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How to Analyze Behavior and Influence Behavior Change with the ABC Model

Having an agile mindset is not enough; we need to change behavior for adopting agile. With the Antecedent Behavior Consequence (ABC) Model, you can analyze the behavior, figure out what triggers it, and think about strategies to drive behavioral change.

Evelyn van Kelle and Chris Baron spoke about behavior change for adopting agile at Better Ways 2022.

Van Kelle started by mentioning that we are not changing people:

Unfortunately, we are not magicians who can put a spell on people and make them show desired behavior or stop unwanted behavior.

We can only change the environment of people so they can and are willing to show the desired behavior. And that requires a lot of observation to begin with, Van Kelle said.

Baron and van Kelle mentioned the Antecedent Behavior Consequence (ABC) Model which can help us to influence and drive behavior change:

  • A = Antecedent or a trigger
  • B = Behavior
  • C = Consequence

When performing the analysis, you start by specifying the behavior you want to analyze. The overall goal here is to identify the behavior (B) you want to analyze, the antecedents (A) or triggers that provoke the behavior, and the consequences (C) of the behavior, Baron explained:

You want to identify what comes before the behavior takes place and what happens after the behavior takes place. Always seen from the perspective of the person that is showing the behavior.

Analyzing the information provides you new insights into why the behavior takes place so you can think of strategies to try and change this, Baron said.

Van Kelle mentioned that it’s important to take a close look at the consequences of people’s behavior since this tends to influence future behavior the most:

When behavior leads to positive consequences, we’re likely to show the same behavior in the future. When it leads to negative consequences, we’ll be less likely to do so. When influencing behavior, it’s crucial to know what are positive consequences for the person showing the behavior.

The behavior to analyze can be desired behavior, but usually, we want to start analyzing undesired behavior because we want to change it, Baron mentioned. But we can also try to find out what triggered the positive behavior, and what we can do to have more of such triggers.

InfoQ interviewed Evelyn van Kelle and Chris Baron about behavioral change.

InfoQ: How can we influence human behavior?

Evelyn van Kelle: Behavioral change is always about the person showing the behavior, not about the person trying to influence the behavior. It’s about discovering what triggers the behavior and what consequences are related to certain behavior.

More specifically, which consequences are most powerful. Meaning that not all consequences are equally powerful. Some are more important for someone than others. And that’s on an individual level.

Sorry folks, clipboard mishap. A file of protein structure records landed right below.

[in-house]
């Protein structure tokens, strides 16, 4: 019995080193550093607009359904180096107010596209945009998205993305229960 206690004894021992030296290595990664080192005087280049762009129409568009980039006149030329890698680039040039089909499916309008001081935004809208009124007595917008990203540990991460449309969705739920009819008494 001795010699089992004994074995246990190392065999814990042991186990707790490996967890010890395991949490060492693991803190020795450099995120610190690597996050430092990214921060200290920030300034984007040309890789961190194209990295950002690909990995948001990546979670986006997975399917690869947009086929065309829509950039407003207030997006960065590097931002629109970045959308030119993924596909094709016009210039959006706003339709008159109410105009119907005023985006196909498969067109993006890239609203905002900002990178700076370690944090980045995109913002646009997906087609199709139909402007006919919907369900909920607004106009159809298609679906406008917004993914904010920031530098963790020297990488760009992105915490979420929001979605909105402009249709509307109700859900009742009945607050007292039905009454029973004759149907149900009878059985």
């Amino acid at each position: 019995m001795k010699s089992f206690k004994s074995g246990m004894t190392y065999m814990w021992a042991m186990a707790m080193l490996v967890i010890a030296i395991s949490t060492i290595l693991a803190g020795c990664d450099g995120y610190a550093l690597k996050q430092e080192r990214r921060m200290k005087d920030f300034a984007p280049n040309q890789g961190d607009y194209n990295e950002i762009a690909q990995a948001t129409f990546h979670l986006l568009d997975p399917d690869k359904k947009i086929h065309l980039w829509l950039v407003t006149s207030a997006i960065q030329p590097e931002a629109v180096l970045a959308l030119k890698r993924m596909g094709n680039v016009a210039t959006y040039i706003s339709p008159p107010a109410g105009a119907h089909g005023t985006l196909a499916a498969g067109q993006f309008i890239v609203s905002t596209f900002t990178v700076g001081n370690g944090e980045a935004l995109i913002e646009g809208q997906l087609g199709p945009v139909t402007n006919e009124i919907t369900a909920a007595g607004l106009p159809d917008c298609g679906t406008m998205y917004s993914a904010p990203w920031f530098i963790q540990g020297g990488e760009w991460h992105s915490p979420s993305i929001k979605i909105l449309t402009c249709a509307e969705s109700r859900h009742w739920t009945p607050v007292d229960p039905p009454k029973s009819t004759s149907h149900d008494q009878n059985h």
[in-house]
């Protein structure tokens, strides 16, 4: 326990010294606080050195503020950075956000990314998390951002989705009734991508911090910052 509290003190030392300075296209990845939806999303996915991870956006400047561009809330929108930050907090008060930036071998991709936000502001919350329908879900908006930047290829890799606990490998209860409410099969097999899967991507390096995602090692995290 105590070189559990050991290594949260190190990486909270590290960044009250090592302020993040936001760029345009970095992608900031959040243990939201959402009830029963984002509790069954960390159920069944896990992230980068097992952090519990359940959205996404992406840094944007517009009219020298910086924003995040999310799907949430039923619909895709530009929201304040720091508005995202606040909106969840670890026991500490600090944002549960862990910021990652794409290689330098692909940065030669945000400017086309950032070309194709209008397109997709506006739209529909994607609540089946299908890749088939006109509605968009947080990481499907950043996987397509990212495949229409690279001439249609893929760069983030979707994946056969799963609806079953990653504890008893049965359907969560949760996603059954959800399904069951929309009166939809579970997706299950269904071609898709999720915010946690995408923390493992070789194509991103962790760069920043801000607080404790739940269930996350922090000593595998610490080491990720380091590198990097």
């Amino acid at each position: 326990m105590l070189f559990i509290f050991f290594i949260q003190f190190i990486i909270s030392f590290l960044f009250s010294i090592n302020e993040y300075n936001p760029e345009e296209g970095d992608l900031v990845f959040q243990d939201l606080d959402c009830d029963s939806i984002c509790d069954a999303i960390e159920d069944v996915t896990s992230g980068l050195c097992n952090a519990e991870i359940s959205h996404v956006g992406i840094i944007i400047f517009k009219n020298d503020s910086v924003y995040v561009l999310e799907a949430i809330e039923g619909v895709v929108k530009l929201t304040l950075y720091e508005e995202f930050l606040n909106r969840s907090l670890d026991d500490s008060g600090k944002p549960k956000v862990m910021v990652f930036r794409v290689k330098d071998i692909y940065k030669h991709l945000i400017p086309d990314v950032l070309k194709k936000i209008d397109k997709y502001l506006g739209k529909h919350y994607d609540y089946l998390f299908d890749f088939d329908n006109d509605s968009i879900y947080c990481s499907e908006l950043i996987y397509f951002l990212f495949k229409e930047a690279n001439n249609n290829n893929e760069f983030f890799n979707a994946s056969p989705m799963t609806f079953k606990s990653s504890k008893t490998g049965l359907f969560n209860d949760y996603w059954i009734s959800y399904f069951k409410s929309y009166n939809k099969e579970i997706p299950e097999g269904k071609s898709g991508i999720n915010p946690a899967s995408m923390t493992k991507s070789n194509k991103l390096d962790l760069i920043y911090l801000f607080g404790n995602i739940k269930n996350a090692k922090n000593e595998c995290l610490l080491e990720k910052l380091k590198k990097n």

If you know which consequences are most powerful to someone, you know where to start with making changes to their environment. There’s no shortcut you can take to make universal changes to an environment that works for a big group. You’ll have to put in the time, effort and work to analyze this on an individual level. There are concepts and techniques that can help you with that.

Chris Baron: With the ABC model, you can do an analysis to try and figure out "why" certain behavior occurs and what factors keep this behavior in place. With the outcomes you can think of new triggers and consequences to add to the environment of people, so they want to show different behavior themselves.

InfoQ: How can we change the environment in order to enable people to show desired behavior and achieve results?

Van Kelle: Once you’ve done the ABC analysis, you have a better understanding of what triggers certain behavior, and which consequences are related to it. You also know which consequences are most powerful.

For example, you analyzed "looking at a phone every five minutes during a refinement session", and you found out that "not being bored for a while" is one of the most powerful consequences. You can use this to make changes to the environment. If "not being bored for a while" is an important consequence, then what can you change to the refinement session that will also lead to that consequence? It might mean you have to change something to the meeting structure, or to the list of people invited, or maybe you have to step up the preparation of stories before the session so there’s no time wasted on trivial stuff. What you get from this example is that it’s not about changing people, but about changing their environment.

Baron: This is very challenging to make happen. Improving your knowledge of how behavioral change works and unraveling the complexity in your own organization is a great way to start.

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